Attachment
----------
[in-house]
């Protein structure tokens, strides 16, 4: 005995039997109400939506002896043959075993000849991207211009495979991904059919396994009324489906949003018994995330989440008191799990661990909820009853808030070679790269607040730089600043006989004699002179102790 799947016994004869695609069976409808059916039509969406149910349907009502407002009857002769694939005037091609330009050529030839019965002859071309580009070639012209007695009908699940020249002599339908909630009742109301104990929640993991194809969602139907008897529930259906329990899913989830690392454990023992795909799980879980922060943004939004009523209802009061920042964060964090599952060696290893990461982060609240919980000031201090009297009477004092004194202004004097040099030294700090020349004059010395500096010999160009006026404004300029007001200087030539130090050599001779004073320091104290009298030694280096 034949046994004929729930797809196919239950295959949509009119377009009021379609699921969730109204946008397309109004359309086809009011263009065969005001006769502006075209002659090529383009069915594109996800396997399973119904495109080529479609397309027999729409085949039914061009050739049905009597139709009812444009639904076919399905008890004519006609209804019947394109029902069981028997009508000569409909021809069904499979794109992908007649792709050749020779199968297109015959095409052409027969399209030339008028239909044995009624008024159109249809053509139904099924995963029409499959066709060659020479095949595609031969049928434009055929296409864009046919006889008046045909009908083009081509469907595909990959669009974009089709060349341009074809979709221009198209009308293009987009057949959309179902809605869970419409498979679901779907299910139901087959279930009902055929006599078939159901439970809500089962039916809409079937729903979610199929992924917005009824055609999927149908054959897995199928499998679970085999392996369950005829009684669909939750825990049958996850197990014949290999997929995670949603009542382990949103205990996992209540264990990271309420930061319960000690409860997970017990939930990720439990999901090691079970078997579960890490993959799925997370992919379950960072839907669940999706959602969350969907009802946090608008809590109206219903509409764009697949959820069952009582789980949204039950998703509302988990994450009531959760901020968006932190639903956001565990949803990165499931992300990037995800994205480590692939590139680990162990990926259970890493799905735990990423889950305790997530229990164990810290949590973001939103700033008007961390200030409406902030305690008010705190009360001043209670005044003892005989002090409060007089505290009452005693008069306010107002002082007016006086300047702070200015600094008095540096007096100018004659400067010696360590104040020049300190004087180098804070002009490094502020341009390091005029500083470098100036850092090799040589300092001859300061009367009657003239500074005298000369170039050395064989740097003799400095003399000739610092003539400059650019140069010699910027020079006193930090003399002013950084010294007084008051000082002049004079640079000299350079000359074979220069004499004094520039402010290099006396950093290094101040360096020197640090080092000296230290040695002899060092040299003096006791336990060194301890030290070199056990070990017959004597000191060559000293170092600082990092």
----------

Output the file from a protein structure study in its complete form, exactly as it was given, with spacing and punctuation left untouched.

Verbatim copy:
[in-house]
């Protein structure tokens, strides 16, 4: 005995039997109400939506002896043959075993000849991207211009495979991904059919396994009324489906949003018994995330989440008191799990661990909820009853808030070679790269607040730089600043006989004699002179102790 799947016994004869695609069976409808059916039509969406149910349907009502407002009857002769694939005037091609330009050529030839019965002859071309580009070639012209007695009908699940020249002599339908909630009742109301104990929640993991194809969602139907008897529930259906329990899913989830690392454990023992795909799980879980922060943004939004009523209802009061920042964060964090599952060696290893990461982060609240919980000031201090009297009477004092004194202004004097040099030294700090020349004059010395500096010999160009006026404004300029007001200087030539130090050599001779004073320091104290009298030694280096 034949046994004929729930797809196919239950295959949509009119377009009021379609699921969730109204946008397309109004359309086809009011263009065969005001006769502006075209002659090529383009069915594109996800396997399973119904495109080529479609397309027999729409085949039914061009050739049905009597139709009812444009639904076919399905008890004519006609209804019947394109029902069981028997009508000569409909021809069904499979794109992908007649792709050749020779199968297109015959095409052409027969399209030339008028239909044995009624008024159109249809053509139904099924995963029409499959066709060659020479095949595609031969049928434009055929296409864009046919006889008046045909009908083009081509469907595909990959669009974009089709060349341009074809979709221009198209009308293009987009057949959309179902809605869970419409498979679901779907299910139901087959279930009902055929006599078939159901439970809500089962039916809409079937729903979610199929992924917005009824055609999927149908054959897995199928499998679970085999392996369950005829009684669909939750825990049958996850197990014949290999997929995670949603009542382990949103205990996992209540264990990271309420930061319960000690409860997970017990939930990720439990999901090691079970078997579960890490993959799925997370992919379950960072839907669940999706959602969350969907009802946090608008809590109206219903509409764009697949959820069952009582789980949204039950998703509302988990994450009531959760901020968006932190639903956001565990949803990165499931992300990037995800994205480590692939590139680990162990990926259970890493799905735990990423889950305790997530229990164990810290949590973001939103700033008007961390200030409406902030305690008010705190009360001043209670005044003892005989002090409060007089505290009452005693008069306010107002002082007016006086300047702070200015600094008095540096007096100018004659400067010696360590104040020049300190004087180098804070002009490094502020341009390091005029500083470098100036850092090799040589300092001859300061009367009657003239500074005298000369170039050395064989740097003799400095003399000739610092003539400059650019140069010699910027020079006193930090003399002013950084010294007084008051000082002049004079640079000299350079000359074979220069004499004094520039402010290099006396950093290094101040360096020197640090080092000296230290040695002899060092040299003096006791336990060194301890030290070199056990070990017959004597000191060559000293170092600082990092």